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Breaking Norms & Making History, the Girls of Aligarh Muslim Univ

The Quint speaks to the women candidates who made history at Aligarh Muslim University student union election.

Published
Women
3 min read
In 2015, Kehkashan Khanam (centre) won a cabinet post in the student union election and broke a 94-year-old jinx. (Photo: The Quint)

“Girls are not allowed inside” — the murmur became a loud chant as I was making my way to the Sir Syed Hall (North). The men’s hostel doubles up as a control centre of sorts during the student union elections at the Aligarh Muslim University (AMU) and women, even women candidates, are not allowed inside.

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The rule would make some sense if it was enforced both ways. But all the male candidates have to do is fill a form to access the women’s hostel.

Despite all of this, three women candidates were elected to the ten-member cabinet at AMU. This is the first time in the university’s 94-year-old history that three women — Ghazala Ahmad, Labeeba Sherwani and Sadaf Rasool — were elected to the cabinet in their maiden attempt.

Labeeba Sherwani will be part of a panel responsible for implementing the student union’s tasks. (Photo Credit: Sharjeel Usmani)
Labeeba Sherwani will be part of a panel responsible for implementing the student union’s tasks. (Photo Credit: Sharjeel Usmani)

"It’s a revolution,” declares Labeeba Sherwani. A student of Bachelors in Social Work, Labeeba is the youngest of the three women cabinet members.

There has been a change in the way men also think because they too are promoting female candidates. Last year, one contested and won. This year, three candidates won. 
Labeeba Sherwani

In 2015, Kehkashan Khanam was the first woman ever to be elected to the cabinet. This year the PhD student of theology, who contested the election for vice-president’s post, lost.

Speaking to The Quint before the election, she said, “Main apne bhaiyon ke vajah se yahan khadi hoon. (I am standing here because of my brothers.)”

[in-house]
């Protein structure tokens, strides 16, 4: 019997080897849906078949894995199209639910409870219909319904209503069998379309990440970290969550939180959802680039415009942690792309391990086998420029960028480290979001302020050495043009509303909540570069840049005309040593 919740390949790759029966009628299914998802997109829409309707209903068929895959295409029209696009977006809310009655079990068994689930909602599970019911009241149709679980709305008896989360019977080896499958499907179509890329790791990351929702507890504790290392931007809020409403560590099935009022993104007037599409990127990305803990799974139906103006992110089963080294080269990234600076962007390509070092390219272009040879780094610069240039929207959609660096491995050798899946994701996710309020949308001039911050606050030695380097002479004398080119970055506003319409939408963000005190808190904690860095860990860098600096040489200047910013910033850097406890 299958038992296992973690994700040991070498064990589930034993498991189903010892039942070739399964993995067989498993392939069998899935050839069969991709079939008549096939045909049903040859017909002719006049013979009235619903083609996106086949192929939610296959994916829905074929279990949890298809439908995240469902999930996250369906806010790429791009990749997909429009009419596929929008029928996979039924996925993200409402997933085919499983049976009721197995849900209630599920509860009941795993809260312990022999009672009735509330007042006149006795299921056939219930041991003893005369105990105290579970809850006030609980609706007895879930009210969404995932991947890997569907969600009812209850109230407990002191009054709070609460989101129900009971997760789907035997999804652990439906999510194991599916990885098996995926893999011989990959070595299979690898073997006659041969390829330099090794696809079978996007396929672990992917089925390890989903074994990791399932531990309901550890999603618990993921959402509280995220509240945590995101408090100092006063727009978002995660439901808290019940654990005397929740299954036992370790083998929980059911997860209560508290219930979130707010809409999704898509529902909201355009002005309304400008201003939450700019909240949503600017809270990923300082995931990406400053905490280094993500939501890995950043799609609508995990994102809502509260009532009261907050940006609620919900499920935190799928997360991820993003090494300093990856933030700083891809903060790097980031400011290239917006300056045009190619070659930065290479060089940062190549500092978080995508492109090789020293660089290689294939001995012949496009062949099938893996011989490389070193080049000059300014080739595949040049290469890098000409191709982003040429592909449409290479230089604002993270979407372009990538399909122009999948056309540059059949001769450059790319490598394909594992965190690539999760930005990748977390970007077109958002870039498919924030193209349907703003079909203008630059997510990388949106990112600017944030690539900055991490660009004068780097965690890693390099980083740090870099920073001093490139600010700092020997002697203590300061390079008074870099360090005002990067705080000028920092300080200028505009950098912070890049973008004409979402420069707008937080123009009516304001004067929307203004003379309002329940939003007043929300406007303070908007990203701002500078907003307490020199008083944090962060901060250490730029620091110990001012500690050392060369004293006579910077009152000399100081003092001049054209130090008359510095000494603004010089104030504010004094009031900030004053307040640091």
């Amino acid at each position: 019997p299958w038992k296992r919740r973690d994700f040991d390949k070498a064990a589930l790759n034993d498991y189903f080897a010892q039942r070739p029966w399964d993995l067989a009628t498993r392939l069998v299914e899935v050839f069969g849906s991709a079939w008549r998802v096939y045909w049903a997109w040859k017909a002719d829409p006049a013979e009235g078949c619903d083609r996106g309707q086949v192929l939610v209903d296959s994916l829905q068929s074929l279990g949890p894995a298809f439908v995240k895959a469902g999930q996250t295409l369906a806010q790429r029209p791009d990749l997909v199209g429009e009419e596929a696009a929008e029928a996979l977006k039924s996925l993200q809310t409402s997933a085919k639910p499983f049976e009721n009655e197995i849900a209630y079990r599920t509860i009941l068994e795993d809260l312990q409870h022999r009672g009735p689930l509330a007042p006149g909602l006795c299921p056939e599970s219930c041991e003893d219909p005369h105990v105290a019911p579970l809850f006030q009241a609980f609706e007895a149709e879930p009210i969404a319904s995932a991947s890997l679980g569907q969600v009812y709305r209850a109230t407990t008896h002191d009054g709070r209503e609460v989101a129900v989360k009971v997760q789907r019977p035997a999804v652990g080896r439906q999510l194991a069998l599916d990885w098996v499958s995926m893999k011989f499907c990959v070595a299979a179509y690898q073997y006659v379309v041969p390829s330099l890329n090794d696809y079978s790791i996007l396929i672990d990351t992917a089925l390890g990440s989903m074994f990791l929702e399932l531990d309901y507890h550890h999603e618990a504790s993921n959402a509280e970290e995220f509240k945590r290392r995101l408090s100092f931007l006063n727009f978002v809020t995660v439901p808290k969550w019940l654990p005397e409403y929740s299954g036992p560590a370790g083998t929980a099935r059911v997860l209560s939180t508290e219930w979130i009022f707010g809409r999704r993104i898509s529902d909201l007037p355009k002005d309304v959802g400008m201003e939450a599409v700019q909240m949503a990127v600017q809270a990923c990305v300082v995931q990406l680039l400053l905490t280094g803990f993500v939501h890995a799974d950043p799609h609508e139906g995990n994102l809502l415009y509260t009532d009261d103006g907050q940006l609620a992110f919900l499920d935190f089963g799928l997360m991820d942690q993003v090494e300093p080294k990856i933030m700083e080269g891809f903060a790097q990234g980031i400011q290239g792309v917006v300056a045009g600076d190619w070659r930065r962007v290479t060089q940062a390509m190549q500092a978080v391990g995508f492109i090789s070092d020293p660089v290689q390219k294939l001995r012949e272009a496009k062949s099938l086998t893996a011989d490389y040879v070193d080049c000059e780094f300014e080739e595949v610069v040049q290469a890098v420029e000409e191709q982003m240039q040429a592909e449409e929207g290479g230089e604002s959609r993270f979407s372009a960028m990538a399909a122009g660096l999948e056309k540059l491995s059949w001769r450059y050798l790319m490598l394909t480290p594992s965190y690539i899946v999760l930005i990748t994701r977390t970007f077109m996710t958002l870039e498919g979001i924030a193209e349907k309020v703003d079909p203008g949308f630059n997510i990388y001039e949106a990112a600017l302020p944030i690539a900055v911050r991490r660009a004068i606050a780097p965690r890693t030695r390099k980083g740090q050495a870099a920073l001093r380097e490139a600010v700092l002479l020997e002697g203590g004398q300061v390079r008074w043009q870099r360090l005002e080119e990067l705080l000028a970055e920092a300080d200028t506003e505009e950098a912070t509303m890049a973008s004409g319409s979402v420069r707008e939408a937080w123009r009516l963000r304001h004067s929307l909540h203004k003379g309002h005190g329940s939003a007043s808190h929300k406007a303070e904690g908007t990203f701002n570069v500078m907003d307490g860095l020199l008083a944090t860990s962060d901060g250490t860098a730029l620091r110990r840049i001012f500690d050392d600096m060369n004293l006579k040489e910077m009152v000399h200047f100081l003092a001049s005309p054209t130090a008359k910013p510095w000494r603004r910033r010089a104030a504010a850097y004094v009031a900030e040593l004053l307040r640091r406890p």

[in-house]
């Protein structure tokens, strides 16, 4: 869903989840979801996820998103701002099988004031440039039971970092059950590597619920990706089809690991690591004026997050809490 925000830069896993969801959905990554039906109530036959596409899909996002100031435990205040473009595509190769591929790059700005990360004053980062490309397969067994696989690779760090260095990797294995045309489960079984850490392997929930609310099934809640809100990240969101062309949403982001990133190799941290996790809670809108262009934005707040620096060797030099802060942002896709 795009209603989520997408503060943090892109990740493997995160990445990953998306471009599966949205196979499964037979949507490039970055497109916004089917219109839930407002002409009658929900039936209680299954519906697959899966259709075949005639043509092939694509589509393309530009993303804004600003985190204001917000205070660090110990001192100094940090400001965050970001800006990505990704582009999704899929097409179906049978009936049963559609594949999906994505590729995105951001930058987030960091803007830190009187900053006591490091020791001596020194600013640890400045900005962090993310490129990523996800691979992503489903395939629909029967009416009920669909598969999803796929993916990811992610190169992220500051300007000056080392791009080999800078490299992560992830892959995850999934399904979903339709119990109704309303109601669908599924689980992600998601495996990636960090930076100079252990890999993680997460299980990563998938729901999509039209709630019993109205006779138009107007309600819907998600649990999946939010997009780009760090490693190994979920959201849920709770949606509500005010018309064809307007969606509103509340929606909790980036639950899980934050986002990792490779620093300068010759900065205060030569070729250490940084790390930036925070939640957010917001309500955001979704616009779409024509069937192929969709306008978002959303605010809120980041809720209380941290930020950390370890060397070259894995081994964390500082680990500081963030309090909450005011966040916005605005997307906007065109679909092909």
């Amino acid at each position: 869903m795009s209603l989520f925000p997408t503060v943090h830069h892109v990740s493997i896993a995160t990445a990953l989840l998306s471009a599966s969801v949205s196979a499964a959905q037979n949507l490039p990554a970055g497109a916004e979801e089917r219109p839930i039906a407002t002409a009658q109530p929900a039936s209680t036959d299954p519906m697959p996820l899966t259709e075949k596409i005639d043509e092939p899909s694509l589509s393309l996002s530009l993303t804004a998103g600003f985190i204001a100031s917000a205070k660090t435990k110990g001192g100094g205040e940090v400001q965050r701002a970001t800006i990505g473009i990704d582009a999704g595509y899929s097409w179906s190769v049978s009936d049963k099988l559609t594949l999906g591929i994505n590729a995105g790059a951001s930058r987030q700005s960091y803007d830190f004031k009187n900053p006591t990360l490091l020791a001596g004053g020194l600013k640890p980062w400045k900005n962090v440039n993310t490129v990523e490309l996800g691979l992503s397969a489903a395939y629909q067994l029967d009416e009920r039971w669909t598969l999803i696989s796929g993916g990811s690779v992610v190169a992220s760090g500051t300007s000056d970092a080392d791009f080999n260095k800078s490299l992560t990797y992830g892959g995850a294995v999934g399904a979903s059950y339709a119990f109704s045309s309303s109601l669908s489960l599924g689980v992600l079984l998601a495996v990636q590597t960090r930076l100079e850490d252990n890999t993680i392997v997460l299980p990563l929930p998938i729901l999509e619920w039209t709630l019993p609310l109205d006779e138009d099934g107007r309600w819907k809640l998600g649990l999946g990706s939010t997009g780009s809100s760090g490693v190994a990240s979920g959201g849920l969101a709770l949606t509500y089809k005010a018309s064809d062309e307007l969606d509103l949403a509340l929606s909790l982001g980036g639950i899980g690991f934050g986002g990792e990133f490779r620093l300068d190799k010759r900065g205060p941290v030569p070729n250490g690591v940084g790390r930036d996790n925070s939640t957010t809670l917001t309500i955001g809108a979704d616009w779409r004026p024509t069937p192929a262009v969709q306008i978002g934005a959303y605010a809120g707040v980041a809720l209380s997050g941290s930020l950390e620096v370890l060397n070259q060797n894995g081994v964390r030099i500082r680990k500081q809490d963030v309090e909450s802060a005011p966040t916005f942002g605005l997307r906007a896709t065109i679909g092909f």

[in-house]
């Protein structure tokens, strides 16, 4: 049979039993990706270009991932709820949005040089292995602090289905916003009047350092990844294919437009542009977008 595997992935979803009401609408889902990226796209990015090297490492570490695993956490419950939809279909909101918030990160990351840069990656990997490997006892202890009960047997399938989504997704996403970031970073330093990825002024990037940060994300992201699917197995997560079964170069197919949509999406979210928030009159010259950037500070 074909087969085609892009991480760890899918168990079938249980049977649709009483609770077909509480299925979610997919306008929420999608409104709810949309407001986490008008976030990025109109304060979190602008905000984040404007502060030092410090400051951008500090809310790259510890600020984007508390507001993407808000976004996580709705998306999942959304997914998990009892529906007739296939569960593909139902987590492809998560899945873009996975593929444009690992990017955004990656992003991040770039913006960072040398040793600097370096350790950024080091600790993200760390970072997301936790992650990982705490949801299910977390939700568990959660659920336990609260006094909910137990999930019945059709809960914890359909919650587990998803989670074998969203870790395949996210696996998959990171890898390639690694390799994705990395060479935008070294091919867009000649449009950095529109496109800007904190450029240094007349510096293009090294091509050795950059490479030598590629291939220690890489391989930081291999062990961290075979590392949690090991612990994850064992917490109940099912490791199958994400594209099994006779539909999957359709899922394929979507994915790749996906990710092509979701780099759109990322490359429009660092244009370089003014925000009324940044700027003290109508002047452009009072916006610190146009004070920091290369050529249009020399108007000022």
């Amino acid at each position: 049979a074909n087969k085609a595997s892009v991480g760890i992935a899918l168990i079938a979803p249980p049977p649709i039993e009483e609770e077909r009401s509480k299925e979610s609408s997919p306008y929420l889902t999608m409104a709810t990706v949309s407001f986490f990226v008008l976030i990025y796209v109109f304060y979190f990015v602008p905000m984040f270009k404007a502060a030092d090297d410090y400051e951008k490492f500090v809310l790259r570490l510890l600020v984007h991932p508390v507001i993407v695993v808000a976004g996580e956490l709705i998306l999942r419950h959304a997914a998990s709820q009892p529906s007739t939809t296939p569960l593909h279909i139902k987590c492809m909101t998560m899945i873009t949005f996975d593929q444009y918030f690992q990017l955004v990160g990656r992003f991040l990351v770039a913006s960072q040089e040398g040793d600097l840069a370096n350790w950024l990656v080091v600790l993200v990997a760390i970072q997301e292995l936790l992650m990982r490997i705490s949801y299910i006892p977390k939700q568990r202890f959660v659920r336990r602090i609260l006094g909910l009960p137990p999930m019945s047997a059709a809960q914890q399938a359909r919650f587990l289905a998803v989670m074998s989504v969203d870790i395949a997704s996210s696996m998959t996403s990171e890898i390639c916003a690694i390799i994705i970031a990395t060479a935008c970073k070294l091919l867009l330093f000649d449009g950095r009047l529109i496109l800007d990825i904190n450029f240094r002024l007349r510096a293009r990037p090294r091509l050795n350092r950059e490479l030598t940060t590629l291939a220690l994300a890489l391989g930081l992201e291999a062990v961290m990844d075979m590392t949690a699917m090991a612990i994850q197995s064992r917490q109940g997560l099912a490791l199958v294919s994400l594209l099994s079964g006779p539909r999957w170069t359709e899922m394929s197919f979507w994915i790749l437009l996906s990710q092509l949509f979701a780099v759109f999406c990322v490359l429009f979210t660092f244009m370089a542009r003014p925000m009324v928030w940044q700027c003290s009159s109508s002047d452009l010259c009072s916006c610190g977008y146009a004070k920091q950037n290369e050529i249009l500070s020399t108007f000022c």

Last time I won the cabinet post with 10,000 votes. There are no more than 5,000 women voters, which means I could not have won without the support of all my brothers.
Kehkashan Khanam
Kehkashan Khanam went where no woman had gone before when she stood for the election last year. (Photo: The Quint)
Kehkashan Khanam went where no woman had gone before when she stood for the election last year. (Photo: The Quint)

However, not a single female student could be spotted in the crowd of supporters that followed Kehkashan through the campus.

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In fact, some like Shazeen, a Mass Communication student at AMU, are all for encouraging women in student politics, but say they wouldn’t vote for them.

Personally, I wouldn’t support them. Because they can’t come (to help) at odd hours. Say someone needs help at midnight, how will she come?
Shazeen
Shazeen is skeptical about what women candidates can offer. (Photo: The Quint)
Shazeen is skeptical about what women candidates can offer. (Photo: The Quint)

“We need the women students to vote for us,” says Ghazala Ahmad who won the election this year.

There were twenty four candidates for ten cabinet posts. Of them, only three were women. Kehkeshan inspired me to stand for the election this year. If I’m among the three women contesting today, tomorrow twenty will stand.
Ghazala Ahmad
What will happen if you take your supporters and enter the men’s seating area? “They will stop us before we can enter,” Ghazala Ahmad told <b>The Quint</b>. (Photo: <b>The Quint</b>)
What will happen if you take your supporters and enter the men’s seating area? “They will stop us before we can enter,” Ghazala Ahmad told The Quint. (Photo: The Quint)

Ghazala and other female students were seated in a women’s only enclosure at the Union Hall. The final speeches by the sitting chairs — President, Vice-President and the Secretary — were going to be made, but the podium didn’t even face the women’s seating area.

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“They don’t even address us girls directly,” says Shafaq Zahra, an English Literature student.

If there is a students’ union, they should address both girls and boys. Why are they only addressing the boys? We are not any safer by sitting in a separate area. This is not a safety problem. It’s about instilling unnecessary fear.
Shafaq Zahra
Apart from the fact that the podium does not even face the girls, Shafaq is appalled by the mess the  election leaves behind. (Photo: <b>The Quint</b>)
Apart from the fact that the podium does not even face the girls, Shafaq is appalled by the mess the election leaves behind. (Photo: The Quint)

Still it’s been a slow yet steady progression towards increased participation of women in the student union election.

Suggestions from sections of the alumni to reserve some seats for women candidates have been met with a tepid response. But it could go a long way in weaning off the rampant regionalism that rules the student union elections at Aligarh Muslim University.

Recent election results prove that women candidates garner votes beyond gender and regional lines.

(At The Quint, we are answerable only to our audience. Play an active role in shaping our journalism by becoming a member. Because the truth is worth it.)

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